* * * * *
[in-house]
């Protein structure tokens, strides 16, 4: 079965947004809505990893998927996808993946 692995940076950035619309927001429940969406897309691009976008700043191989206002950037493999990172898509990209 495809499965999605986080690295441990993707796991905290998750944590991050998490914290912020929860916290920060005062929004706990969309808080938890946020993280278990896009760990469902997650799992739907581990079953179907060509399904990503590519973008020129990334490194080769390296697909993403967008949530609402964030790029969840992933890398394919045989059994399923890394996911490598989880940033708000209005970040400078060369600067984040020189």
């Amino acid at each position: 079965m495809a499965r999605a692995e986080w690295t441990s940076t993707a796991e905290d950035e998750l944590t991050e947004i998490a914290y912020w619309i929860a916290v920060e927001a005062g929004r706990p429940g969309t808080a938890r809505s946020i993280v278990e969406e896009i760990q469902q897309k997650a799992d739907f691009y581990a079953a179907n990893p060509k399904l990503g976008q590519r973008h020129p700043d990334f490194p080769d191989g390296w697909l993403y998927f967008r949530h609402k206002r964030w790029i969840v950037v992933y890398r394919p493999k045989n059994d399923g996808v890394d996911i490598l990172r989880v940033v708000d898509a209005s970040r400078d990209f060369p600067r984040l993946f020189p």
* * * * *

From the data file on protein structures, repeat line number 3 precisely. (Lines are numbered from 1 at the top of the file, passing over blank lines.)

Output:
């Amino acid at each position: 079965m495809a499965r999605a692995e986080w690295t441990s940076t993707a796991e905290d950035e998750l944590t991050e947004i998490a914290y912020w619309i929860a916290v920060e927001a005062g929004r706990p429940g969309t808080a938890r809505s946020i993280v278990e969406e896009i760990q469902q897309k997650a799992d739907f691009y581990a079953a179907n990893p060509k399904l990503g976008q590519r973008h020129p700043d990334f490194p080769d191989g390296w697909l993403y998927f967008r949530h609402k206002r964030w790029i969840v950037v992933y890398r394919p493999k045989n059994d399923g996808v890394d996911i490598l990172r989880v940033v708000d898509a209005s970040r400078d990209f060369p600067r984040l993946f020189p």